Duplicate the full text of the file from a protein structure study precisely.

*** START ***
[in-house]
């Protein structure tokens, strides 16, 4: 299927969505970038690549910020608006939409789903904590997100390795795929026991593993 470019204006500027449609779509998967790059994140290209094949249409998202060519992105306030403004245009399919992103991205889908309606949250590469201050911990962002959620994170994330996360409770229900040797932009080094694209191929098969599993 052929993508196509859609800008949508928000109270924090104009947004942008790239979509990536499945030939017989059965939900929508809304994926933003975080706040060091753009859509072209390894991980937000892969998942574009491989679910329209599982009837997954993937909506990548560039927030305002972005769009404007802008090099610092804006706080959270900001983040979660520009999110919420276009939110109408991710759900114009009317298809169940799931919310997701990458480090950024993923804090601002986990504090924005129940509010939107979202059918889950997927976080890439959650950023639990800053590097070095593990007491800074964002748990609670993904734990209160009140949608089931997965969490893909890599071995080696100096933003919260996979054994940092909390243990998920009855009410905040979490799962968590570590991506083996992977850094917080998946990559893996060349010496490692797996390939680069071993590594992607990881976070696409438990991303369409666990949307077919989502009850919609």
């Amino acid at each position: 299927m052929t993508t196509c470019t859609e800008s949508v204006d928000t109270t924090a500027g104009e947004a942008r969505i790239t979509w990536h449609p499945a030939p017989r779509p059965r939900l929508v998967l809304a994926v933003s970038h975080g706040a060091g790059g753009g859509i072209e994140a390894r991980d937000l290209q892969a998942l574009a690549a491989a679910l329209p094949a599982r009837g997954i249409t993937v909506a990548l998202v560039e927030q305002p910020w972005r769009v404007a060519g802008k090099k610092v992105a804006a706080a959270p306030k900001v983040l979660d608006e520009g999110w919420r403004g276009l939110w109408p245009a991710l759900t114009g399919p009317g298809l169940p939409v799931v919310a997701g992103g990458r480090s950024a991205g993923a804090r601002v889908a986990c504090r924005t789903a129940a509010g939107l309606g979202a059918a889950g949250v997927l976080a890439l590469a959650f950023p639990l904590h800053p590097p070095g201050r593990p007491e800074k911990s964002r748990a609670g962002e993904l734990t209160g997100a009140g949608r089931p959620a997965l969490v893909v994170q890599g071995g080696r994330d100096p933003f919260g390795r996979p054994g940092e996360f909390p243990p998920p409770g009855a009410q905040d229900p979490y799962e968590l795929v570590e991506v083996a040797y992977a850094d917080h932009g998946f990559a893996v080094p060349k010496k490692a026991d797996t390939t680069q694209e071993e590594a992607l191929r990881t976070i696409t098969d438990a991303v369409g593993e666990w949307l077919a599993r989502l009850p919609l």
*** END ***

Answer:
[in-house]
């Protein structure tokens, strides 16, 4: 299927969505970038690549910020608006939409789903904590997100390795795929026991593993 470019204006500027449609779509998967790059994140290209094949249409998202060519992105306030403004245009399919992103991205889908309606949250590469201050911990962002959620994170994330996360409770229900040797932009080094694209191929098969599993 052929993508196509859609800008949508928000109270924090104009947004942008790239979509990536499945030939017989059965939900929508809304994926933003975080706040060091753009859509072209390894991980937000892969998942574009491989679910329209599982009837997954993937909506990548560039927030305002972005769009404007802008090099610092804006706080959270900001983040979660520009999110919420276009939110109408991710759900114009009317298809169940799931919310997701990458480090950024993923804090601002986990504090924005129940509010939107979202059918889950997927976080890439959650950023639990800053590097070095593990007491800074964002748990609670993904734990209160009140949608089931997965969490893909890599071995080696100096933003919260996979054994940092909390243990998920009855009410905040979490799962968590570590991506083996992977850094917080998946990559893996060349010496490692797996390939680069071993590594992607990881976070696409438990991303369409666990949307077919989502009850919609």
């Amino acid at each position: 299927m052929t993508t196509c470019t859609e800008s949508v204006d928000t109270t924090a500027g104009e947004a942008r969505i790239t979509w990536h449609p499945a030939p017989r779509p059965r939900l929508v998967l809304a994926v933003s970038h975080g706040a060091g790059g753009g859509i072209e994140a390894r991980d937000l290209q892969a998942l574009a690549a491989a679910l329209p094949a599982r009837g997954i249409t993937v909506a990548l998202v560039e927030q305002p910020w972005r769009v404007a060519g802008k090099k610092v992105a804006a706080a959270p306030k900001v983040l979660d608006e520009g999110w919420r403004g276009l939110w109408p245009a991710l759900t114009g399919p009317g298809l169940p939409v799931v919310a997701g992103g990458r480090s950024a991205g993923a804090r601002v889908a986990c504090r924005t789903a129940a509010g939107l309606g979202a059918a889950g949250v997927l976080a890439l590469a959650f950023p639990l904590h800053p590097p070095g201050r593990p007491e800074k911990s964002r748990a609670g962002e993904l734990t209160g997100a009140g949608r089931p959620a997965l969490v893909v994170q890599g071995g080696r994330d100096p933003f919260g390795r996979p054994g940092e996360f909390p243990p998920p409770g009855a009410q905040d229900p979490y799962e968590l795929v570590e991506v083996a040797y992977a850094d917080h932009g998946f990559a893996v080094p060349k010496k490692a026991d797996t390939t680069q694209e071993e590594a992607l191929r990881t976070i696409t098969d438990a991303v369409g593993e666990w949307l077919a599993r989502l009850p919609l």